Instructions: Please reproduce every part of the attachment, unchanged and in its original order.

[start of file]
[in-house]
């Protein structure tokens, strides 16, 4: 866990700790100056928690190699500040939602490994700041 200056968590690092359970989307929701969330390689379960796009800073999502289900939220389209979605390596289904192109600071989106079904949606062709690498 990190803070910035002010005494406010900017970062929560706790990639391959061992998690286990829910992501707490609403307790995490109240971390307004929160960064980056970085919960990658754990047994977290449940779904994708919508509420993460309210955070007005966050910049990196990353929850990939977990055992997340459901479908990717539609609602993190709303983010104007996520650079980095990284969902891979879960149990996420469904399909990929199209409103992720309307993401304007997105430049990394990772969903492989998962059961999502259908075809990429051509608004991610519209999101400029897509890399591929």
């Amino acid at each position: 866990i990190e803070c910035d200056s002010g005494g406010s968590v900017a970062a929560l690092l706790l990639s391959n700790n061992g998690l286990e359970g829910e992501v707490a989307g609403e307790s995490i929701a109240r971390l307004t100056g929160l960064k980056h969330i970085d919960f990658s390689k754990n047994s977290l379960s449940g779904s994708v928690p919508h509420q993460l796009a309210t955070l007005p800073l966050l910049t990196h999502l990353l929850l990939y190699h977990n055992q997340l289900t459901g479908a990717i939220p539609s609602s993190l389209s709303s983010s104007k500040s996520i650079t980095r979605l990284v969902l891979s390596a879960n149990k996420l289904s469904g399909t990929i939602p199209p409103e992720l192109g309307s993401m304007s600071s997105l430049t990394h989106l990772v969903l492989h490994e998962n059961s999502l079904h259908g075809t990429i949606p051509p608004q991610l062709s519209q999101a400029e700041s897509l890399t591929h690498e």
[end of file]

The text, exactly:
[in-house]
């Protein structure tokens, strides 16, 4: 866990700790100056928690190699500040939602490994700041 200056968590690092359970989307929701969330390689379960796009800073999502289900939220389209979605390596289904192109600071989106079904949606062709690498 990190803070910035002010005494406010900017970062929560706790990639391959061992998690286990829910992501707490609403307790995490109240971390307004929160960064980056970085919960990658754990047994977290449940779904994708919508509420993460309210955070007005966050910049990196990353929850990939977990055992997340459901479908990717539609609602993190709303983010104007996520650079980095990284969902891979879960149990996420469904399909990929199209409103992720309307993401304007997105430049990394990772969903492989998962059961999502259908075809990429051509608004991610519209999101400029897509890399591929």
């Amino acid at each position: 866990i990190e803070c910035d200056s002010g005494g406010s968590v900017a970062a929560l690092l706790l990639s391959n700790n061992g998690l286990e359970g829910e992501v707490a989307g609403e307790s995490i929701a109240r971390l307004t100056g929160l960064k980056h969330i970085d919960f990658s390689k754990n047994s977290l379960s449940g779904s994708v928690p919508h509420q993460l796009a309210t955070l007005p800073l966050l910049t990196h999502l990353l929850l990939y190699h977990n055992q997340l289900t459901g479908a990717i939220p539609s609602s993190l389209s709303s983010s104007k500040s996520i650079t980095r979605l990284v969902l891979s390596a879960n149990k996420l289904s469904g399909t990929i939602p199209p409103e992720l192109g309307s993401m304007s600071s997105l430049t990394h989106l990772v969903l492989h490994e998962n059961s999502l079904h259908g075809t990429i949606p051509p608004q991610l062709s519209q999101a400029e700041s897509l890399t591929h690498e």